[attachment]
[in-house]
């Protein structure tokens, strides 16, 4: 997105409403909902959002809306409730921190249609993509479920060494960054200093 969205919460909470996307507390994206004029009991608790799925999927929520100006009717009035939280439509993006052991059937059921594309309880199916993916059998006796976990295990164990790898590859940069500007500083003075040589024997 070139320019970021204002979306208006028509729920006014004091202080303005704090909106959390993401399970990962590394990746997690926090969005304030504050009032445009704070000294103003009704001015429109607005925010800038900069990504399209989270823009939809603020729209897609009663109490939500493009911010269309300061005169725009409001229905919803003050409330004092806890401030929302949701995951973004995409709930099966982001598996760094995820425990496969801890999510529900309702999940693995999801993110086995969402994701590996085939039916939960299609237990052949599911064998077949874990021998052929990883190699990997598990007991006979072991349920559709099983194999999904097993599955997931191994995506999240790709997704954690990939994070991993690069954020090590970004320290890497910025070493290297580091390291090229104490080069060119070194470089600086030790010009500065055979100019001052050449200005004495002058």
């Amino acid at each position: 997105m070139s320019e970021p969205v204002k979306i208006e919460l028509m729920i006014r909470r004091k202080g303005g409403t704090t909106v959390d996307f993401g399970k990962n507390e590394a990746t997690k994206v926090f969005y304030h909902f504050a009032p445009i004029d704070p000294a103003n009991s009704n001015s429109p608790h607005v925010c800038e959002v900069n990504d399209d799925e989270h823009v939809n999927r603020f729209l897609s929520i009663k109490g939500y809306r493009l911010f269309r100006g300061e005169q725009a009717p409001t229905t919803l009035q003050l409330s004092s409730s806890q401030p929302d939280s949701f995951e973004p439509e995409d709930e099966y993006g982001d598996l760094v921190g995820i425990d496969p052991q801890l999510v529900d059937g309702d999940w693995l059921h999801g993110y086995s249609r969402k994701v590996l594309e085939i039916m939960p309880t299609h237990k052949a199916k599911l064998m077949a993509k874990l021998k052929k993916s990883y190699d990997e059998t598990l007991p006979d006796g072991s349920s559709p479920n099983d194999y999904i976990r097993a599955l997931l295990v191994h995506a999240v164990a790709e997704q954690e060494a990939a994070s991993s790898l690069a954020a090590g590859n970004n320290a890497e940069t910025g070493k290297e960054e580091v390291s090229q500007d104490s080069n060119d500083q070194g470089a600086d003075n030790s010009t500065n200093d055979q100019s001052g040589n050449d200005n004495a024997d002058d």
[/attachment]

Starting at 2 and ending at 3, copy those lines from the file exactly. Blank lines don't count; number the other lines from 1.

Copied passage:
């Protein structure tokens, strides 16, 4: 997105409403909902959002809306409730921190249609993509479920060494960054200093 969205919460909470996307507390994206004029009991608790799925999927929520100006009717009035939280439509993006052991059937059921594309309880199916993916059998006796976990295990164990790898590859940069500007500083003075040589024997 070139320019970021204002979306208006028509729920006014004091202080303005704090909106959390993401399970990962590394990746997690926090969005304030504050009032445009704070000294103003009704001015429109607005925010800038900069990504399209989270823009939809603020729209897609009663109490939500493009911010269309300061005169725009409001229905919803003050409330004092806890401030929302949701995951973004995409709930099966982001598996760094995820425990496969801890999510529900309702999940693995999801993110086995969402994701590996085939039916939960299609237990052949599911064998077949874990021998052929990883190699990997598990007991006979072991349920559709099983194999999904097993599955997931191994995506999240790709997704954690990939994070991993690069954020090590970004320290890497910025070493290297580091390291090229104490080069060119070194470089600086030790010009500065055979100019001052050449200005004495002058």
């Amino acid at each position: 997105m070139s320019e970021p969205v204002k979306i208006e919460l028509m729920i006014r909470r004091k202080g303005g409403t704090t909106v959390d996307f993401g399970k990962n507390e590394a990746t997690k994206v926090f969005y304030h909902f504050a009032p445009i004029d704070p000294a103003n009991s009704n001015s429109p608790h607005v925010c800038e959002v900069n990504d399209d799925e989270h823009v939809n999927r603020f729209l897609s929520i009663k109490g939500y809306r493009l911010f269309r100006g300061e005169q725009a009717p409001t229905t919803l009035q003050l409330s004092s409730s806890q401030p929302d939280s949701f995951e973004p439509e995409d709930e099966y993006g982001d598996l760094v921190g995820i425990d496969p052991q801890l999510v529900d059937g309702d999940w693995l059921h999801g993110y086995s249609r969402k994701v590996l594309e085939i039916m939960p309880t299609h237990k052949a199916k599911l064998m077949a993509k874990l021998k052929k993916s990883y190699d990997e059998t598990l007991p006979d006796g072991s349920s559709p479920n099983d194999y999904i976990r097993a599955l997931l295990v191994h995506a999240v164990a790709e997704q954690e060494a990939a994070s991993s790898l690069a954020a090590g590859n970004n320290a890497e940069t910025g070493k290297e960054e580091v390291s090229q500007d104490s080069n060119d500083q070194g470089a600086d003075n030790s010009t500065n200093d055979q100019s001052g040589n050449d200005n004495a024997d002058d």